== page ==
4 Heartwarming Stories to Restore Your Faith in Humanity
With so many terrible news developments around the world, these inspirational stories are guaranteed to bring a smile to your face.
The Inclusive Café
“I’m really happy,” says Charles. “I’ve wanted to cook for a long time, so my dream has come true. I was sick of just being a dishwasher.”
Charles is 36 and has just become a commis chef at a restaurant in central Paris. But what makes this story a little different to an everyday tale of fulfilled ambition is the fact that Charles has autism. And his fellow members of staff at Café Joyeux in the city’s Opera district also have autism, Down’s syndrome or other cognitive disabilities.
The café is one of a growing chain founded by green energy entrepreneur Yann Bucaille Lanrezac, who wants to show that “different” people have a place in the world of work. The first branch opened in Rennes last December, Paris opened in March, and more are set to follow.
“Personally, I get much more joy being with people who are different than in a world of the survival of the fittest where everyone’s trying to win, to succeed, to be the best,” says Bucaille Lanrezac.
Robots to Root out Weeds
Current farming methods mean large amounts of weed killer are sprayed indiscriminately over fields of crops that have been genetically modified to resist the chemicals. It’s an expensive and wasteful process. But the new science of artificial intelligence could change that.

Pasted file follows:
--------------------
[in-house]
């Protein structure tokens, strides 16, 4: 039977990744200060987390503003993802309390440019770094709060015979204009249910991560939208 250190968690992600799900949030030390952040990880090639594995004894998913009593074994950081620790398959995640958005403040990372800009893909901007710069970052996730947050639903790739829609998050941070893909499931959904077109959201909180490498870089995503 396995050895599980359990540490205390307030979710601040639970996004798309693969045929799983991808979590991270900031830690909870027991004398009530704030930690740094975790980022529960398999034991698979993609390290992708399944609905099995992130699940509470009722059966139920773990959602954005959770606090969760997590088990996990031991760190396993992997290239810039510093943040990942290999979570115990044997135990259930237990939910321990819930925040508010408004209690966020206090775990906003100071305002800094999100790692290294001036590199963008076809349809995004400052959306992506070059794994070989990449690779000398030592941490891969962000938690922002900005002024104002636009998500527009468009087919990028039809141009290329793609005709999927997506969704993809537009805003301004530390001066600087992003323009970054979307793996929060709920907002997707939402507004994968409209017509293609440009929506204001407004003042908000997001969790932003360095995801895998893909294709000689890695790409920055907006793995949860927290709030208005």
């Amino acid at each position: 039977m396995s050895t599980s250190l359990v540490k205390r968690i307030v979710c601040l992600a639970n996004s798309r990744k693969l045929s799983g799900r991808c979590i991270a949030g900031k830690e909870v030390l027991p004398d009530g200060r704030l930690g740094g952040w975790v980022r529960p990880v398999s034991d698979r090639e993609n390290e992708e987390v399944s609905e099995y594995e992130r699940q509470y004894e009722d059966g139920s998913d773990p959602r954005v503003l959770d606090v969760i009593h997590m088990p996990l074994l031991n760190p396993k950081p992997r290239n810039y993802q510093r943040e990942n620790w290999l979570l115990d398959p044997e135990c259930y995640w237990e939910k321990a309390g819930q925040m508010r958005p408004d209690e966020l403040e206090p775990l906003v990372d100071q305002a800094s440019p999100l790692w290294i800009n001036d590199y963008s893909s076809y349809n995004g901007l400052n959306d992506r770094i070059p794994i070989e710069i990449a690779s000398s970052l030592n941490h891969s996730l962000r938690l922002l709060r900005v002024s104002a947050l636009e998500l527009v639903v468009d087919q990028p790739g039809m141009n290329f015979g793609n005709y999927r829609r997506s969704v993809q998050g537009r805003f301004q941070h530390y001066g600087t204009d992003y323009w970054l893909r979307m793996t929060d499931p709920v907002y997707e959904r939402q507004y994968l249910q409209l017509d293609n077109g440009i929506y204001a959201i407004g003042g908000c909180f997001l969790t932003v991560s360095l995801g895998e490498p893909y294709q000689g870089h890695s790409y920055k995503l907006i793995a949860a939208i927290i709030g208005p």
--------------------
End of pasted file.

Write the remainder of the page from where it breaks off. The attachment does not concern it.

Robots are now being designed that can roll through fields, identifying and targeting individual weeds as they go. Swiss company EcoRobotix claims its autonomous, solar-powered robot will use 20 per cent less herbicide than conventional methods and has 95 per cent accuracy. Other companies are also working on similar projects.
“A lot of the technology is already available. It’s just a question of packaging it together at the right cost for the farmers,” says Richard Lightbound of robotics research company Robo.
Busking Goes Cashless
London has introduced a contactless payment system for buskers. As well as tossing loose change, passers-by can now make use of card readers that allow tap-to-donate fixed charges.
According to busker Charlotte Campbell, the scheme is already boosting her earnings. “More people than ever are tapping to donate whilst I sing,” she says.
Paramedic Risks Life in Bid to Save Stab Victim
Hassan Zubier was enjoying a holiday stroll with his girlfriend in the Finnish city of Turku when he heard a scream. He saw a woman lying on the ground, badly injured. A terrorist wielding a knife was on the rampage.
The trained paramedic rushed to the woman and attempted to stop her bleeding. But then the attacker returned. “He tried to stab me,” says Zubier. “I kicked him off. Then I felt someone like hitting me in the back.”
The terrorist was arrested by police. Sadly, the injured woman died in Zubier’s arms. Zubier himself sustained injuries that mean he will need to use a wheelchair for the rest of his life.
“I did what I was trained for,” he says. “I would do it again, anytime. The world is such a dark place and if we don’t help each other, who’s going to help us?”
Next, check out more inspiring news stories from around the world.